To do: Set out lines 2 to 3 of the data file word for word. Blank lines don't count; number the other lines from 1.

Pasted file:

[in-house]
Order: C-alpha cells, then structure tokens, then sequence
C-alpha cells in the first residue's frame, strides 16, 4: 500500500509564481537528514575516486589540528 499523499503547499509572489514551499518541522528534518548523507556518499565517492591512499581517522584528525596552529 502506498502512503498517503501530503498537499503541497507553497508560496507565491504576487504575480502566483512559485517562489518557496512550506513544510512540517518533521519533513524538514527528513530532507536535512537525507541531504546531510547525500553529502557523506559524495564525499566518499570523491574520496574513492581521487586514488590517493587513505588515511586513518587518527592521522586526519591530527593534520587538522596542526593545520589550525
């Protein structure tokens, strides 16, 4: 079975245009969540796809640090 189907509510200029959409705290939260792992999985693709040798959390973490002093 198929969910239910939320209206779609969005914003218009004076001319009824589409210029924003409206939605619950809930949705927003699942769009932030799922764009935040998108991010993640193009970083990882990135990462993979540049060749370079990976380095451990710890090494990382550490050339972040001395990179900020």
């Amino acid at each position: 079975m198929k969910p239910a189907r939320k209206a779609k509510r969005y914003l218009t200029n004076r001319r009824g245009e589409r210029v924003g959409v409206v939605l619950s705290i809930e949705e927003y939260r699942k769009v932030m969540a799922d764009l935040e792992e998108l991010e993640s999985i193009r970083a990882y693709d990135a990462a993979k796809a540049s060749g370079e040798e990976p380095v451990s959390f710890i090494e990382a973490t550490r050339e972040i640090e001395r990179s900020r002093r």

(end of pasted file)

Order: C-alpha cells, then structure tokens, then sequence
C-alpha cells in the first residue's frame, strides 16, 4: 500500500509564481537528514575516486589540528 499523499503547499509572489514551499518541522528534518548523507556518499565517492591512499581517522584528525596552529 502506498502512503498517503501530503498537499503541497507553497508560496507565491504576487504575480502566483512559485517562489518557496512550506513544510512540517518533521519533513524538514527528513530532507536535512537525507541531504546531510547525500553529502557523506559524495564525499566518499570523491574520496574513492581521487586514488590517493587513505588515511586513518587518527592521522586526519591530527593534520587538522596542526593545520589550525